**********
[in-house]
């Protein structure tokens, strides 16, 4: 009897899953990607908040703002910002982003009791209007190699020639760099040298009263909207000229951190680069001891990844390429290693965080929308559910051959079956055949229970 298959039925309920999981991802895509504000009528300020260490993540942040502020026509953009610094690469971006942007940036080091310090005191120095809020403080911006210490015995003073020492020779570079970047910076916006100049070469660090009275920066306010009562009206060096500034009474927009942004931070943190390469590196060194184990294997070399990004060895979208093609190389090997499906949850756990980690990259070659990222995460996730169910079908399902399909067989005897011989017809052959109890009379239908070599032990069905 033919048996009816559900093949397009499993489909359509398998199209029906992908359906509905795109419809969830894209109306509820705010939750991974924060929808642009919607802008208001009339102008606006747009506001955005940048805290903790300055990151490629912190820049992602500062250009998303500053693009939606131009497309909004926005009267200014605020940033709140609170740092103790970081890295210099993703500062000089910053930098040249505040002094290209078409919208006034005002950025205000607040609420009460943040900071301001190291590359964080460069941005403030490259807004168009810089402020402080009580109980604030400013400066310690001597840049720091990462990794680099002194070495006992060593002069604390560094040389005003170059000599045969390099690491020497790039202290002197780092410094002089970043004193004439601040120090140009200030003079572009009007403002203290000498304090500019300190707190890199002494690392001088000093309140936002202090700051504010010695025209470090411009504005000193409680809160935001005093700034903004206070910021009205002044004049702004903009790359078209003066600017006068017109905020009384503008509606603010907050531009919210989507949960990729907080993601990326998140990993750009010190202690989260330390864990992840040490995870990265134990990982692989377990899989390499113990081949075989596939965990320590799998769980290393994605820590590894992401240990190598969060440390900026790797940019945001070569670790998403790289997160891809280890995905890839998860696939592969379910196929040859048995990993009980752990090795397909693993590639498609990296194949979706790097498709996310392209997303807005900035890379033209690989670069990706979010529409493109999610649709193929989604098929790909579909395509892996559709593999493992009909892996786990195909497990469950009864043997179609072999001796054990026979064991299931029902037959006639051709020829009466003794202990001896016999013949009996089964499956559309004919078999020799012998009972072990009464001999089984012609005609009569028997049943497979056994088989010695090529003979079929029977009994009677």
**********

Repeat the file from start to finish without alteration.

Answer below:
[in-house]
């Protein structure tokens, strides 16, 4: 009897899953990607908040703002910002982003009791209007190699020639760099040298009263909207000229951190680069001891990844390429290693965080929308559910051959079956055949229970 298959039925309920999981991802895509504000009528300020260490993540942040502020026509953009610094690469971006942007940036080091310090005191120095809020403080911006210490015995003073020492020779570079970047910076916006100049070469660090009275920066306010009562009206060096500034009474927009942004931070943190390469590196060194184990294997070399990004060895979208093609190389090997499906949850756990980690990259070659990222995460996730169910079908399902399909067989005897011989017809052959109890009379239908070599032990069905 033919048996009816559900093949397009499993489909359509398998199209029906992908359906509905795109419809969830894209109306509820705010939750991974924060929808642009919607802008208001009339102008606006747009506001955005940048805290903790300055990151490629912190820049992602500062250009998303500053693009939606131009497309909004926005009267200014605020940033709140609170740092103790970081890295210099993703500062000089910053930098040249505040002094290209078409919208006034005002950025205000607040609420009460943040900071301001190291590359964080460069941005403030490259807004168009810089402020402080009580109980604030400013400066310690001597840049720091990462990794680099002194070495006992060593002069604390560094040389005003170059000599045969390099690491020497790039202290002197780092410094002089970043004193004439601040120090140009200030003079572009009007403002203290000498304090500019300190707190890199002494690392001088000093309140936002202090700051504010010695025209470090411009504005000193409680809160935001005093700034903004206070910021009205002044004049702004903009790359078209003066600017006068017109905020009384503008509606603010907050531009919210989507949960990729907080993601990326998140990993750009010190202690989260330390864990992840040490995870990265134990990982692989377990899989390499113990081949075989596939965990320590799998769980290393994605820590590894992401240990190598969060440390900026790797940019945001070569670790998403790289997160891809280890995905890839998860696939592969379910196929040859048995990993009980752990090795397909693993590639498609990296194949979706790097498709996310392209997303807005900035890379033209690989670069990706979010529409493109999610649709193929989604098929790909579909395509892996559709593999493992009909892996786990195909497990469950009864043997179609072999001796054990026979064991299931029902037959006639051709020829009466003794202990001896016999013949009996089964499956559309004919078999020799012998009972072990009464001999089984012609005609009569028997049943497979056994088989010695090529003979079929029977009994009677």